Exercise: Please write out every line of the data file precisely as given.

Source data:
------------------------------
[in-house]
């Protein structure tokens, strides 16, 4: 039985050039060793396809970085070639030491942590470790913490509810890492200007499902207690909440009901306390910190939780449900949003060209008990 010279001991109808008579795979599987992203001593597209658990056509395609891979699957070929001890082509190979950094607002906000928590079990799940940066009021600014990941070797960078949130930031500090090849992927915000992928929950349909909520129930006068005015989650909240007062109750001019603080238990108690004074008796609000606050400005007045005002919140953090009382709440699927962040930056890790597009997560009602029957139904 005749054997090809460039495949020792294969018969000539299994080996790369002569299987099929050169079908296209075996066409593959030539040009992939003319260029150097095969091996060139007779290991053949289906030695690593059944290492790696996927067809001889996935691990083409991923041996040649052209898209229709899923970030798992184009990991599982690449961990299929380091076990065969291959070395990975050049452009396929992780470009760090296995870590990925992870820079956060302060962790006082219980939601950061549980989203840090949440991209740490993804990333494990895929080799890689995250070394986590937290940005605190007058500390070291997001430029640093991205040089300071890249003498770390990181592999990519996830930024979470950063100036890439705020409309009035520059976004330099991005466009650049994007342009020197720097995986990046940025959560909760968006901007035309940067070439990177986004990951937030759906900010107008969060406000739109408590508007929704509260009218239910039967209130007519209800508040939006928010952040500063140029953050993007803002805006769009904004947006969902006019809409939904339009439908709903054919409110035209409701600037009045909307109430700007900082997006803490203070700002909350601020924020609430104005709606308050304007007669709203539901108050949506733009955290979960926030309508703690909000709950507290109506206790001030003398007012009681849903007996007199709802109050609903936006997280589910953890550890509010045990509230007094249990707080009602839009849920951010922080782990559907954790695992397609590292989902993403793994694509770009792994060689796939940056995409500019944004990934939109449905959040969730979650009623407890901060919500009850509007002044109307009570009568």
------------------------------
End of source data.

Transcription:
[in-house]
């Protein structure tokens, strides 16, 4: 039985050039060793396809970085070639030491942590470790913490509810890492200007499902207690909440009901306390910190939780449900949003060209008990 010279001991109808008579795979599987992203001593597209658990056509395609891979699957070929001890082509190979950094607002906000928590079990799940940066009021600014990941070797960078949130930031500090090849992927915000992928929950349909909520129930006068005015989650909240007062109750001019603080238990108690004074008796609000606050400005007045005002919140953090009382709440699927962040930056890790597009997560009602029957139904 005749054997090809460039495949020792294969018969000539299994080996790369002569299987099929050169079908296209075996066409593959030539040009992939003319260029150097095969091996060139007779290991053949289906030695690593059944290492790696996927067809001889996935691990083409991923041996040649052209898209229709899923970030798992184009990991599982690449961990299929380091076990065969291959070395990975050049452009396929992780470009760090296995870590990925992870820079956060302060962790006082219980939601950061549980989203840090949440991209740490993804990333494990895929080799890689995250070394986590937290940005605190007058500390070291997001430029640093991205040089300071890249003498770390990181592999990519996830930024979470950063100036890439705020409309009035520059976004330099991005466009650049994007342009020197720097995986990046940025959560909760968006901007035309940067070439990177986004990951937030759906900010107008969060406000739109408590508007929704509260009218239910039967209130007519209800508040939006928010952040500063140029953050993007803002805006769009904004947006969902006019809409939904339009439908709903054919409110035209409701600037009045909307109430700007900082997006803490203070700002909350601020924020609430104005709606308050304007007669709203539901108050949506733009955290979960926030309508703690909000709950507290109506206790001030003398007012009681849903007996007199709802109050609903936006997280589910953890550890509010045990509230007094249990707080009602839009849920951010922080782990559907954790695992397609590292989902993403793994694509770009792994060689796939940056995409500019944004990934939109449905959040969730979650009623407890901060919500009850509007002044109307009570009568």